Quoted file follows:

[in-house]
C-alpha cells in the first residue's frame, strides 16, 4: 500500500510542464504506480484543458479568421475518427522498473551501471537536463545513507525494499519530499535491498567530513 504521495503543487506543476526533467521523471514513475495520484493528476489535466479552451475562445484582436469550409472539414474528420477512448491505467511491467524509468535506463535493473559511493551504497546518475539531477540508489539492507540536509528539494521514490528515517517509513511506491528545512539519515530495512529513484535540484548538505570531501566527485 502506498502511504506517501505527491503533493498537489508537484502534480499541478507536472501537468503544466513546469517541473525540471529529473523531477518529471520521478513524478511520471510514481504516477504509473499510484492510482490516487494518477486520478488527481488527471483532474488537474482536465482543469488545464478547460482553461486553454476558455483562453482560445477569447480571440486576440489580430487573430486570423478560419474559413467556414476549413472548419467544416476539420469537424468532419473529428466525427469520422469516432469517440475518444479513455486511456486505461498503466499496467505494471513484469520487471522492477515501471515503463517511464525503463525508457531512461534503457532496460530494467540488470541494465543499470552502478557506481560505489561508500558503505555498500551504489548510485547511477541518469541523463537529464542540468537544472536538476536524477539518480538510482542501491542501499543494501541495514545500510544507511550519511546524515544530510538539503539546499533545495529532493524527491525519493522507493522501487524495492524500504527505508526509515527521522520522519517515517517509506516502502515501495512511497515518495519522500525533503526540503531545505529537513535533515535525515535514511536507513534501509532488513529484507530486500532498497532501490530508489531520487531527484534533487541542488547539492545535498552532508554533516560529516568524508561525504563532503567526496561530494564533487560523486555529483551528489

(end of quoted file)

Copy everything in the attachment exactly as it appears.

[in-house]
C-alpha cells in the first residue's frame, strides 16, 4: 500500500510542464504506480484543458479568421475518427522498473551501471537536463545513507525494499519530499535491498567530513 504521495503543487506543476526533467521523471514513475495520484493528476489535466479552451475562445484582436469550409472539414474528420477512448491505467511491467524509468535506463535493473559511493551504497546518475539531477540508489539492507540536509528539494521514490528515517517509513511506491528545512539519515530495512529513484535540484548538505570531501566527485 502506498502511504506517501505527491503533493498537489508537484502534480499541478507536472501537468503544466513546469517541473525540471529529473523531477518529471520521478513524478511520471510514481504516477504509473499510484492510482490516487494518477486520478488527481488527471483532474488537474482536465482543469488545464478547460482553461486553454476558455483562453482560445477569447480571440486576440489580430487573430486570423478560419474559413467556414476549413472548419467544416476539420469537424468532419473529428466525427469520422469516432469517440475518444479513455486511456486505461498503466499496467505494471513484469520487471522492477515501471515503463517511464525503463525508457531512461534503457532496460530494467540488470541494465543499470552502478557506481560505489561508500558503505555498500551504489548510485547511477541518469541523463537529464542540468537544472536538476536524477539518480538510482542501491542501499543494501541495514545500510544507511550519511546524515544530510538539503539546499533545495529532493524527491525519493522507493522501487524495492524500504527505508526509515527521522520522519517515517517509506516502502515501495512511497515518495519522500525533503526540503531545505529537513535533515535525515535514511536507513534501509532488513529484507530486500532498497532501490530508489531520487531527484534533487541542488547539492545535498552532508554533516560529516568524508561525504563532503567526496561530494564533487560523486555529483551528489